-“An emergency arose, and they had no clue how to handle it.” – A completely manufactured emergency, if it’s even appropriate to call it that, which would not have happened if busybody neighbors and power hungry bureaucrats would mind their own business.-

    Yep, it was an emergency in controlled circumstances. What happens when it’s an emergency in uncontrolled ones? Their children show no indication that they are able to handle such a thing. If they can’t handled a manufactured one, they can’t handle a chaotic one which is far more unpredictable and possibly dangerous.

    If you can’t handle a fire drill, you can’t handle a fire.

    None of the emergencies you prepare for are the ones that happen. The most damaging things, are the ones you didn’t see coming. For instance, our window broke because a bird flew into it, and I had weather proofed it to withstand hail. Life throws curve balls. The important thing is that you have a level head and ability to think through those circumstances. Those children clearly demonstrated they did not.

    -“They simply got in the back of a police car on a policeman’s say so, because he was an authority figure and to a child all authority figures must be obeyed. They could have refused to get in the car and nothing would have happened to them.” – Ok, now I’m thinking you must be a troll. Are you serious???-

    I am. A police officer does not have power to detain unless he is reasonably suspicious. Alternatively they could have called their parents right there and had the problem solved. But again, they had no cell phone, and no knowledge of their rights.

    -“There are no reports of the children demanding the phone to speak with their parents. They just went along with what was happening.” How on earth could you know this? The children very well may have been asking to talk to their parents – I’d be surprised if they weren’t.-

    If they had, I think the family would be throwing a fit about how the authorities denied a small child a phone call to mommy. The press would eat them alive.

    -If you think your children aren’t ready for the autonomy that the Meitivs have afforded theirs, that’s your business. But it doesn’t give you the right to impose your standards on the rest of the world.-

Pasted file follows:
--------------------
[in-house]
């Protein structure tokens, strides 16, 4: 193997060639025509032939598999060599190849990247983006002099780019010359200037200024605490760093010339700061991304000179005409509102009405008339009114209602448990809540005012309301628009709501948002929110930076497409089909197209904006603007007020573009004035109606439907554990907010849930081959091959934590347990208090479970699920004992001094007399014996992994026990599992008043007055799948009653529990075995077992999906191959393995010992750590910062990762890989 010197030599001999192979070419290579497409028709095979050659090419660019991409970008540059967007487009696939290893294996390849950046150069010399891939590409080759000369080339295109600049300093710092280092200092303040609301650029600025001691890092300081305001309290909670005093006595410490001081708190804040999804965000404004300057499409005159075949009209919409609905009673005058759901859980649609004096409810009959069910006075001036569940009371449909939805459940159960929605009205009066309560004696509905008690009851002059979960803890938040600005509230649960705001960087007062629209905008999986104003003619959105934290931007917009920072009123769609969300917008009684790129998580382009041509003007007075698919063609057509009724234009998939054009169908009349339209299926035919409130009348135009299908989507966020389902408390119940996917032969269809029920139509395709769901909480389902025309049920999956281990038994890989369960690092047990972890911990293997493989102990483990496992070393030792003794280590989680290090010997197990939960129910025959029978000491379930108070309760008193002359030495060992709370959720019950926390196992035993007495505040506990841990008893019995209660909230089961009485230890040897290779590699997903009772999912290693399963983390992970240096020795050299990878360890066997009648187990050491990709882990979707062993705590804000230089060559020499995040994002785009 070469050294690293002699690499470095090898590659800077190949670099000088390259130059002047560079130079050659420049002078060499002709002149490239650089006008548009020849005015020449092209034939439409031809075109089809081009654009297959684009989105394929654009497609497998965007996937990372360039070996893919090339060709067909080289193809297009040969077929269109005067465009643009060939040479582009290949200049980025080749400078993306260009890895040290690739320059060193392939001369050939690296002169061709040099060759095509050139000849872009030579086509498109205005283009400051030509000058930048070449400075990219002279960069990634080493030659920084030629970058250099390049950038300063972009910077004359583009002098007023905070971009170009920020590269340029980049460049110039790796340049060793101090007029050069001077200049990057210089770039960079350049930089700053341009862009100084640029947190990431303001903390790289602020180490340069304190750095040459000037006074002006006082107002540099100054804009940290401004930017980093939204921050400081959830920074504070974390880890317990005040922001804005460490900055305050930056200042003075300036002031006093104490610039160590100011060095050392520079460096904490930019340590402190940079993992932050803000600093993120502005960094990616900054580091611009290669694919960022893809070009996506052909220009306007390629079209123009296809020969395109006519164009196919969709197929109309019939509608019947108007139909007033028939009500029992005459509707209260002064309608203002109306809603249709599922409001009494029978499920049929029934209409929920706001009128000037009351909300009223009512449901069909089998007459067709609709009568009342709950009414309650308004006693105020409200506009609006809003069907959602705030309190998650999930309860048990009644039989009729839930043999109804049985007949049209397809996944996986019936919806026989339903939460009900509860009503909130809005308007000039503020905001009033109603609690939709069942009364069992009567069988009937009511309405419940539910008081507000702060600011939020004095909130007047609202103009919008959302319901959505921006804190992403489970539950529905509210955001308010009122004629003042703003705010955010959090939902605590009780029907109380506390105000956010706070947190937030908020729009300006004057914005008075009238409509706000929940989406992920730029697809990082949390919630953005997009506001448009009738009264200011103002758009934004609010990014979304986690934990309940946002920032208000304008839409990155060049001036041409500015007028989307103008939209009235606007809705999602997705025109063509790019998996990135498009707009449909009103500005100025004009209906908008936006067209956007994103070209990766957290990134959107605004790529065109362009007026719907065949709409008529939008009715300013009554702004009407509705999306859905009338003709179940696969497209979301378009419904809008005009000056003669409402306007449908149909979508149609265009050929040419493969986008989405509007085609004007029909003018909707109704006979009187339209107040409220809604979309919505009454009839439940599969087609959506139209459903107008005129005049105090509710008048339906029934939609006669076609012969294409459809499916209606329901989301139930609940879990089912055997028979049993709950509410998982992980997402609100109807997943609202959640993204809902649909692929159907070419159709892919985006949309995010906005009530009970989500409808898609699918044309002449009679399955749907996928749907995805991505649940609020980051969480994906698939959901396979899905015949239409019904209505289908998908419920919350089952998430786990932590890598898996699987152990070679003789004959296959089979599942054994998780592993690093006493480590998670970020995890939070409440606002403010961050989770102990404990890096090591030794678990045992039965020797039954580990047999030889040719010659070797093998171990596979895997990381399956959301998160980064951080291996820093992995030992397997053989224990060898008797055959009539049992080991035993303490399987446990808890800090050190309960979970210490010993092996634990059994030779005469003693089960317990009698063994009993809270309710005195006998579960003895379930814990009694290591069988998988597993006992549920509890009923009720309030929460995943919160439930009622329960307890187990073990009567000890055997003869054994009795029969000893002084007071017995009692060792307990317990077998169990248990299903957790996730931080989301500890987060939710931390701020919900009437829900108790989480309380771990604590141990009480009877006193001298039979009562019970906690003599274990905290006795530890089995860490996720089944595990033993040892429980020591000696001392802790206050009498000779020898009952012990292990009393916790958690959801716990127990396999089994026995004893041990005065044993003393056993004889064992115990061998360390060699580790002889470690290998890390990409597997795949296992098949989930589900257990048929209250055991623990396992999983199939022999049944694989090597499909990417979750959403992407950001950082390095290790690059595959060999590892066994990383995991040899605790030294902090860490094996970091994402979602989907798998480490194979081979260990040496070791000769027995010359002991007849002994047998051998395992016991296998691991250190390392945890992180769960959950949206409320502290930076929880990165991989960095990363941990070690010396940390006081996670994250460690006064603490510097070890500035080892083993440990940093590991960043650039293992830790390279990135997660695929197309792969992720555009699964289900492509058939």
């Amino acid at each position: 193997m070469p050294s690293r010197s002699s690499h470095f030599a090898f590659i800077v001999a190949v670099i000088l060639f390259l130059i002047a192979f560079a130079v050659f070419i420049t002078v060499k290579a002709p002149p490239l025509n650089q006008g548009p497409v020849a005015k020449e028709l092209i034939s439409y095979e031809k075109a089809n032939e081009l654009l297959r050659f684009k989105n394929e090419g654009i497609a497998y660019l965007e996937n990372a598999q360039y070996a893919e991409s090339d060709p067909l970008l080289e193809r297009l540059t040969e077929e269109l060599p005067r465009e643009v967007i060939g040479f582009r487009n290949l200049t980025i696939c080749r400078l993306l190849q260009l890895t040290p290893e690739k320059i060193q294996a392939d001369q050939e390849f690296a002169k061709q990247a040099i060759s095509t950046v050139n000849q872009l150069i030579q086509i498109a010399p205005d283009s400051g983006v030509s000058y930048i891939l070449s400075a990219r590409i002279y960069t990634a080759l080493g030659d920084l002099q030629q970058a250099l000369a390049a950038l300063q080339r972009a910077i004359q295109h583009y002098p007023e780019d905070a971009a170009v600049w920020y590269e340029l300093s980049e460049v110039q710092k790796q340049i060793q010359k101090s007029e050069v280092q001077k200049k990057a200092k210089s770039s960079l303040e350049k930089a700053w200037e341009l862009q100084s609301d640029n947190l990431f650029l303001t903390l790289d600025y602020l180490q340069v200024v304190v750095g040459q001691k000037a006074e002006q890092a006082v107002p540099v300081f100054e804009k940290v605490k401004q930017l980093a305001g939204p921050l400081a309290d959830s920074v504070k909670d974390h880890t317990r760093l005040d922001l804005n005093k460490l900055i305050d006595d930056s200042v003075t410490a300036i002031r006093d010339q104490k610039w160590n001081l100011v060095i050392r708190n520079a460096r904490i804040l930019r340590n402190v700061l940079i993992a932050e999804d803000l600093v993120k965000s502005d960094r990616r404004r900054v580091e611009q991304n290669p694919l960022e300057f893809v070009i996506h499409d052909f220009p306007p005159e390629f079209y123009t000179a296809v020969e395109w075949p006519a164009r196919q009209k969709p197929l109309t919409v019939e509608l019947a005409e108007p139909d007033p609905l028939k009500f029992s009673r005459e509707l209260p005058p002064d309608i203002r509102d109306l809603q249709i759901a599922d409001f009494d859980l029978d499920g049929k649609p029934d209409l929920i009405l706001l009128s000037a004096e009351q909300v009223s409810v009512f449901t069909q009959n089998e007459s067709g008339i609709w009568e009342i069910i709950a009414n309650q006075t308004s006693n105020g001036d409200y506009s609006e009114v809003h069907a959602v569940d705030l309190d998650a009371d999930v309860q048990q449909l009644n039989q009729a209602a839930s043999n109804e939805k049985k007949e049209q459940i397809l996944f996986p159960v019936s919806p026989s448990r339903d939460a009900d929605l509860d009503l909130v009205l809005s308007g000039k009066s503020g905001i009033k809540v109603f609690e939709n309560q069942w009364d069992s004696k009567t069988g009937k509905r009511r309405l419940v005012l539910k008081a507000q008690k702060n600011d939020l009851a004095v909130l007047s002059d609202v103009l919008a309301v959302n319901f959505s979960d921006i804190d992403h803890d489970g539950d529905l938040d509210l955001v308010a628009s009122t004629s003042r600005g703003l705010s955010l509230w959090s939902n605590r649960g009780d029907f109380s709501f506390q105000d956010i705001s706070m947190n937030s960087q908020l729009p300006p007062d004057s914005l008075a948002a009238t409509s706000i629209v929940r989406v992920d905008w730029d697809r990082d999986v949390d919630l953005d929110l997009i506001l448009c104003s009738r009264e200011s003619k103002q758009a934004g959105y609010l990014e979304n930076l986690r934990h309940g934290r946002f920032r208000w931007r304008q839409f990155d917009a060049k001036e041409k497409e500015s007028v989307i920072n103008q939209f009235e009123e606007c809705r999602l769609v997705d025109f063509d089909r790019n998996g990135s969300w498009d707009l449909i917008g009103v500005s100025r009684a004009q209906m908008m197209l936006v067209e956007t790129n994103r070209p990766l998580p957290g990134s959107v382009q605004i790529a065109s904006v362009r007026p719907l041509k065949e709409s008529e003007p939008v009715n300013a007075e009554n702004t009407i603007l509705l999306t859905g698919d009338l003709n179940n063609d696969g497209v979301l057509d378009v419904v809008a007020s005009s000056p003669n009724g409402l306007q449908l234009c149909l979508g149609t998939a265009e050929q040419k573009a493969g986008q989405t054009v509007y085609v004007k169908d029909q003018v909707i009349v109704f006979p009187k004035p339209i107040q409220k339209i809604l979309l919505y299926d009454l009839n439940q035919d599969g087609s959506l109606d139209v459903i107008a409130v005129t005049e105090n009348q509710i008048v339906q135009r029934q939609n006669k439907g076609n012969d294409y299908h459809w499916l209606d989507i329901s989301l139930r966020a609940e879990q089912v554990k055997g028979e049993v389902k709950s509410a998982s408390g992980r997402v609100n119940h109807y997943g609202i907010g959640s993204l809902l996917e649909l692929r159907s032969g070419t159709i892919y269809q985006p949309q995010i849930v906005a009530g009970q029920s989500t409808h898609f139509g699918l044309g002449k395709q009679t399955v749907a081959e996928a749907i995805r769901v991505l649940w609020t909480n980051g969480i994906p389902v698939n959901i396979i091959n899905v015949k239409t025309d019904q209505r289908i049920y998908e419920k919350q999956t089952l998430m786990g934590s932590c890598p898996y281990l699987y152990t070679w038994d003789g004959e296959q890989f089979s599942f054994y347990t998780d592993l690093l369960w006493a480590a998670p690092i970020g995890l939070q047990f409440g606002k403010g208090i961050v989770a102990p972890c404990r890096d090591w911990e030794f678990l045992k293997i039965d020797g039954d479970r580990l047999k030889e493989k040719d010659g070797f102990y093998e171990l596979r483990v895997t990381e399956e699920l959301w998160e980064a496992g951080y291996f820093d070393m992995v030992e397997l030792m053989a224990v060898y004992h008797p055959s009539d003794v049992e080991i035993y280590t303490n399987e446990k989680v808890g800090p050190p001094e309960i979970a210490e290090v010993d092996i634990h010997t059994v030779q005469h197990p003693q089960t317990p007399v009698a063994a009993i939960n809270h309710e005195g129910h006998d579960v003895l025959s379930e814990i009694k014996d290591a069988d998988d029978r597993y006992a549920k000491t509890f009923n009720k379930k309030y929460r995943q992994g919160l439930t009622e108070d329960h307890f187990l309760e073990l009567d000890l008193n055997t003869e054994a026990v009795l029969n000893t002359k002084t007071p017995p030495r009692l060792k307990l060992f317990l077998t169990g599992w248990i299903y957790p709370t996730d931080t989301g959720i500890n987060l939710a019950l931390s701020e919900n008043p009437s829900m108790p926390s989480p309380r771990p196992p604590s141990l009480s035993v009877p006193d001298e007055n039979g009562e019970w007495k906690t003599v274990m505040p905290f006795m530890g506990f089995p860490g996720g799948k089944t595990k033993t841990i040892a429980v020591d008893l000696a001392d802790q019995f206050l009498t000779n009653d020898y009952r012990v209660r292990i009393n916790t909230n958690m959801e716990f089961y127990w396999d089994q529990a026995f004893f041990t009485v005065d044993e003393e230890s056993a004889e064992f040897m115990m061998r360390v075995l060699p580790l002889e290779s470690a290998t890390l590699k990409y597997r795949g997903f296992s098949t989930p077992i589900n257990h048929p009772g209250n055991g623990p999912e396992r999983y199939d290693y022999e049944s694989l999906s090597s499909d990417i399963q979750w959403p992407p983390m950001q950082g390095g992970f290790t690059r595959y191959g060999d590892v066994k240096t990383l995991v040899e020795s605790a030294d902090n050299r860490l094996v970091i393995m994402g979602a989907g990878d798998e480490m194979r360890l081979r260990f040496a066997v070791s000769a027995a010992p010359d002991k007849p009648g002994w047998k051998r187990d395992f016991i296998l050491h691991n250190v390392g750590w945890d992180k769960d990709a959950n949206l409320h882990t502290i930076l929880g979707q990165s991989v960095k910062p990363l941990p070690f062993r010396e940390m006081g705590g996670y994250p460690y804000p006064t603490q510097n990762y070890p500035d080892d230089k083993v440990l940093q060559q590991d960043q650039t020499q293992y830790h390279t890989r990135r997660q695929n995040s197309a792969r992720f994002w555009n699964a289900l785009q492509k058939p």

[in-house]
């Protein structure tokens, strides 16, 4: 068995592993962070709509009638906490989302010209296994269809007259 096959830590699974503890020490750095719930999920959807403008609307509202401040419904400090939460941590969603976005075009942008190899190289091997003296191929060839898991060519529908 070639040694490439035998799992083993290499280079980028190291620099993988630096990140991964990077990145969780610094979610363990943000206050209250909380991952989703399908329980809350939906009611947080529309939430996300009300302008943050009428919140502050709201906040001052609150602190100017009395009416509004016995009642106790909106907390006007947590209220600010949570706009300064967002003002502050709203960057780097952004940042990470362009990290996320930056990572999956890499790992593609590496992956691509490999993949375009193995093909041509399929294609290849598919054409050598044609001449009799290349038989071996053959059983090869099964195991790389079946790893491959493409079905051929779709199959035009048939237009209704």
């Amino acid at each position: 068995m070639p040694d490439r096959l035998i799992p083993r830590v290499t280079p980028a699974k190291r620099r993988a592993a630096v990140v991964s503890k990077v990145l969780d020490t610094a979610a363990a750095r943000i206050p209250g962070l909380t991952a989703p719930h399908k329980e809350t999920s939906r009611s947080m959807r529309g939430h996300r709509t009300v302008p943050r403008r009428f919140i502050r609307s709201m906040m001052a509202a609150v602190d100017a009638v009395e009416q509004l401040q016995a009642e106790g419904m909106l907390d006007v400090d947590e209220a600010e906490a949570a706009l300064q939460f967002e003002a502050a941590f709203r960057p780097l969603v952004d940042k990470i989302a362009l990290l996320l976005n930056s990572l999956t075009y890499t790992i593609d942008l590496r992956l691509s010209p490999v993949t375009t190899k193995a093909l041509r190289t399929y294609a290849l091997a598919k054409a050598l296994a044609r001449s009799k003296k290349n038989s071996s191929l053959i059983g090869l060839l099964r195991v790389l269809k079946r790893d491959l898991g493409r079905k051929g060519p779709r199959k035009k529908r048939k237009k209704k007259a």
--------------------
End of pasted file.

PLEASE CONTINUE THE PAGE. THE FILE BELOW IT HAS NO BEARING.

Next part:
Just because I feel my child needs a seat belt to stay safe doesn’t mean I’m going to stay quiet when another parent doesn’t. I care about children, and as such I will happily report children who do not have parents with them in public areas. I’d rather report them and give a parent a headache than to do nothing and find out they’re on the missing persons list the next day.

  148. Paul April 14, 2015 at 2:06 pm #

    ” I care about children, and as such I will happily report children who do not have parents with them in public areas. I’d rather report them and give a parent a headache than to do nothing and find out they’re on the missing persons list the next day.”

    You see, this is what separates you from other people. While others are willing to allow for differences in parenting methodologies, you are fully admitting that you are prepare to report parents who don’t fall in line with your preconceived notions of how people are to raise their children. I’m sorry, but it’s plain to see that you would be quite comfortable living in a fascist police state, as you’ve indicated your comfort level at calling the police and informing on others. This doesn’t make a concerned citizen; no, this makes you a tyrant.

  149. JustaMom April 14, 2015 at 2:12 pm #

    “You see, this is what separates you from other people. While others are willing to allow for differences in parenting methodologies, you are fully admitting that you are prepare to report parents who don’t fall in line with your preconceived notions of how people are to raise their children. I’m sorry, but it’s plain to see that you would be quite comfortable living in a fascist police state, as you’ve indicated your comfort level at calling the police and informing on others. This doesn’t make a concerned citizen; no, this makes you a tyrant.”

    You have a lack of knowledge on how the law works. Just because I report something doesn’t mean I get to boss the police around and tell them to make someone’s life miserable. It means, I made a report and leave it up to the judgement of the police involved to use their best discretion.

    I have reported a fight outside my house, the police came by, talked to a few people and nothing more came of it. No arrests, no drama.

    The law isn’t mine to decide. If the officers decide it is harmless, then nothing will come of it.

    But again, I’d rather give a parent a headache than find out that the child was actually lost and is now missing. If my child wandered off I’d be happy that someone reported her so I could be reunited.

  150. Donna April 14, 2015 at 2:20 pm #